In 2010, the CDC National Institute for Occupational Safety and Health (NIOSH) started a study on this subject, and as recently as this year continue to publish findings. The study looked at data from decades of firefighters from large departments. It was found that firefighters are at a greater risk for cancer, and a far greater risk for certain types of cancer including leukemia, lung cancer, and mesothelioma (twice the risk). There are numerous other studies that have likewise found a causal link between specific cancers and the chemicals Firefighters encounter in their career.

Firefighters are exposed to carcinogens not only from smoke, but also from flame retardant chemicals used as part of their job. The exposure is not limited to the time fighting a fire, as carcinogens can remain on bunker gear and other equipment.

What’s Up Florida Legislature?

So why does Florida remain in the minority by not recognizing an occupational link between Firefighters and cancer? A cynical person might point out that workers compensation insurers rank #2 in the amount paid to lobbyists to protect their interests in Tallahassee ($315,000 in 2012). And the amount paid to lobbyists is just the tip of the iceberg, as it does not account for contributions to individual politicians. They are not spending this money to get nothing in return.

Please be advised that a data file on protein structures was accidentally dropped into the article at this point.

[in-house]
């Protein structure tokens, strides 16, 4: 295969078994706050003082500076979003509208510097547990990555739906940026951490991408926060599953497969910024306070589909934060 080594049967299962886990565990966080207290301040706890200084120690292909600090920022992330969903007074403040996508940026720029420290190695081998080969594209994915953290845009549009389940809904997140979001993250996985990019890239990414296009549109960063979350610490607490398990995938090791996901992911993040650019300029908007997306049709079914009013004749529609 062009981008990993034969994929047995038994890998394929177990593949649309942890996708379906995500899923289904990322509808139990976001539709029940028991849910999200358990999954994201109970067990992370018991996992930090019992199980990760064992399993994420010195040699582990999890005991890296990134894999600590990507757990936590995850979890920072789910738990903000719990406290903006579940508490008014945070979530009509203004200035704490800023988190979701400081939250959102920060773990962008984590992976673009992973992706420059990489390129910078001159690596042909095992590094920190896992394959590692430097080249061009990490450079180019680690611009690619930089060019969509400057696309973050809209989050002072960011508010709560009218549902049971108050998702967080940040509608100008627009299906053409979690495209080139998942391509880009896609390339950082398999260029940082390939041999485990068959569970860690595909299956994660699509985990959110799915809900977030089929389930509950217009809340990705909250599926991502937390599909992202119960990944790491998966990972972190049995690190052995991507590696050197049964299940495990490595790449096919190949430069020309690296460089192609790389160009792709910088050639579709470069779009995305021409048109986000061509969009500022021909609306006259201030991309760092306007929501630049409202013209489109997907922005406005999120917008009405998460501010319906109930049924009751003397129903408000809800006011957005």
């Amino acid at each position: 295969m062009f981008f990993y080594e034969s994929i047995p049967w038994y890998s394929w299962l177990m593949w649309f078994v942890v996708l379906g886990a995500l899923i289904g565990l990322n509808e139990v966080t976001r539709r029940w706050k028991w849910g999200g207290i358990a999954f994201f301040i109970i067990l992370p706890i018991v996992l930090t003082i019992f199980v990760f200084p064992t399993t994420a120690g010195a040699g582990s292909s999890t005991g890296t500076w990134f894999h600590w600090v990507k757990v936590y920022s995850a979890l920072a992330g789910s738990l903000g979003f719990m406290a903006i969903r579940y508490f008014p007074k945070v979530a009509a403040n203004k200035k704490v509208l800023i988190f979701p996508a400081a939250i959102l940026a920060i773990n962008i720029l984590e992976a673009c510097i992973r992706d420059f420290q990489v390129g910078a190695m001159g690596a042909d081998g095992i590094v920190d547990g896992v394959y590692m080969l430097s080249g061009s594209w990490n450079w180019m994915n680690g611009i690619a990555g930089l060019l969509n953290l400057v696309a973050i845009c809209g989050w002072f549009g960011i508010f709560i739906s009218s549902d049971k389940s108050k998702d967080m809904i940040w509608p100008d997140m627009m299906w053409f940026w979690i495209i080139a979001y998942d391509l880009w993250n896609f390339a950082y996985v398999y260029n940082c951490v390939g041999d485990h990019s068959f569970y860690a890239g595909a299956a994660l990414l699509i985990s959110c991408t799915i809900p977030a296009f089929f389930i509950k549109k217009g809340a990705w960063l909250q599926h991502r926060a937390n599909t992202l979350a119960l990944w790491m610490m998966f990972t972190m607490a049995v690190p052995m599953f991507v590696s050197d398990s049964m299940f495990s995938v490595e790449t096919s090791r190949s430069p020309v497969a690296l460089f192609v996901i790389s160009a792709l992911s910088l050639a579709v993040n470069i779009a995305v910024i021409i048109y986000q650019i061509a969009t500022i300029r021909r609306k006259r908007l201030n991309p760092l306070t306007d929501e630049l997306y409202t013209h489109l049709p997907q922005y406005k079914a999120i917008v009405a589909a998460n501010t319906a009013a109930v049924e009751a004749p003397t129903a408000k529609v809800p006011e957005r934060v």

While first responders may be members of unions or other organizations, they simply do not have the political power or resources to compete with the insurance and business lobbies that have a vice grip on Florida lawmakers. That being the case, the only way that cancer is likely to be added as a compensable disease is if elected officials see that it makes good political sense for them to enact legislation that goes against the wishes of powerful donors and lobbyists.

Conclusion: Florida Firefighters Should Receive the Same Presumption as the Majority of States

I would not argue that every Firefighter diagnosed with cancer should receive benefits through workers compensation (nor does any state that I’m aware of have such a law). What I am suggesting is that Florida lawmakers should revise the Heart & Lung statute to include a presumption that Firefighters diagnosed with certain cancers got the disease within the course and scope of employment. The types of cancers covered could be decided through legislative debates and public hearings. I would personally error on the side of including a wide range of cancers within the presumption, given that an employer is free to challenge (or “rebut”) the presumption of occupational disease if there is no evidence to support a causal link.

There is mounting scientific evidence that Florida Firefighters are frequently exposed to carcinogens from smoke, bunker gear, retardants and carcinogenic residue. By including cancer in the heart and lung statute, Firefighters diagnosed with specific types of cancer would receive medical and wage loss benefits through workers’ compensation, and could then focus on treatment and recovery instead of severe financial hardships.

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Note: Florida is not the only state failing to recognize cancer as an occupational disease of Firefighters. For example, Idaho firefighters have been working for 20 years on this same issue, as seen in this news story: Firefighters Battle Workers Compensation Law.